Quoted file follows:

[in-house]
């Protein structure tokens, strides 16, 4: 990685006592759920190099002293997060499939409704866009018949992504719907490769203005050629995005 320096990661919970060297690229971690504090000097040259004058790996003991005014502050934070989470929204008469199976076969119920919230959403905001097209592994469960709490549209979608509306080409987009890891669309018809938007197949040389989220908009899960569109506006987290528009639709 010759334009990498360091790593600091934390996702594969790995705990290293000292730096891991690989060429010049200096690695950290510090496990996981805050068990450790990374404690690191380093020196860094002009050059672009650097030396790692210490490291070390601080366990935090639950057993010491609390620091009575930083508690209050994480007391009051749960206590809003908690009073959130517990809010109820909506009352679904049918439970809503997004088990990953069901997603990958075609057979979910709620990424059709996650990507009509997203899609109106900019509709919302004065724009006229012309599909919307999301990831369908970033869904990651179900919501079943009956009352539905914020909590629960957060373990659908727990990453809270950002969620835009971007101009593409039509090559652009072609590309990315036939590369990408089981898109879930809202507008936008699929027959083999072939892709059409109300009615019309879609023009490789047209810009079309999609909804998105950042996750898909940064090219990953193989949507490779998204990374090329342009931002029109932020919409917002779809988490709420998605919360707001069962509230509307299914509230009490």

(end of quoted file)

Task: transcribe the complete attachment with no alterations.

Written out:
[in-house]
């Protein structure tokens, strides 16, 4: 990685006592759920190099002293997060499939409704866009018949992504719907490769203005050629995005 320096990661919970060297690229971690504090000097040259004058790996003991005014502050934070989470929204008469199976076969119920919230959403905001097209592994469960709490549209979608509306080409987009890891669309018809938007197949040389989220908009899960569109506006987290528009639709 010759334009990498360091790593600091934390996702594969790995705990290293000292730096891991690989060429010049200096690695950290510090496990996981805050068990450790990374404690690191380093020196860094002009050059672009650097030396790692210490490291070390601080366990935090639950057993010491609390620091009575930083508690209050994480007391009051749960206590809003908690009073959130517990809010109820909506009352679904049918439970809503997004088990990953069901997603990958075609057979979910709620990424059709996650990507009509997203899609109106900019509709919302004065724009006229012309599909919307999301990831369908970033869904990651179900919501079943009956009352539905914020909590629960957060373990659908727990990453809270950002969620835009971007101009593409039509090559652009072609590309990315036939590369990408089981898109879930809202507008936008699929027959083999072939892709059409109300009615019309879609023009490789047209810009079309999609909804998105950042996750898909940064090219990953193989949507490779998204990374090329342009931002029109932020919409917002779809988490709420998605919360707001069962509230509307299914509230009490």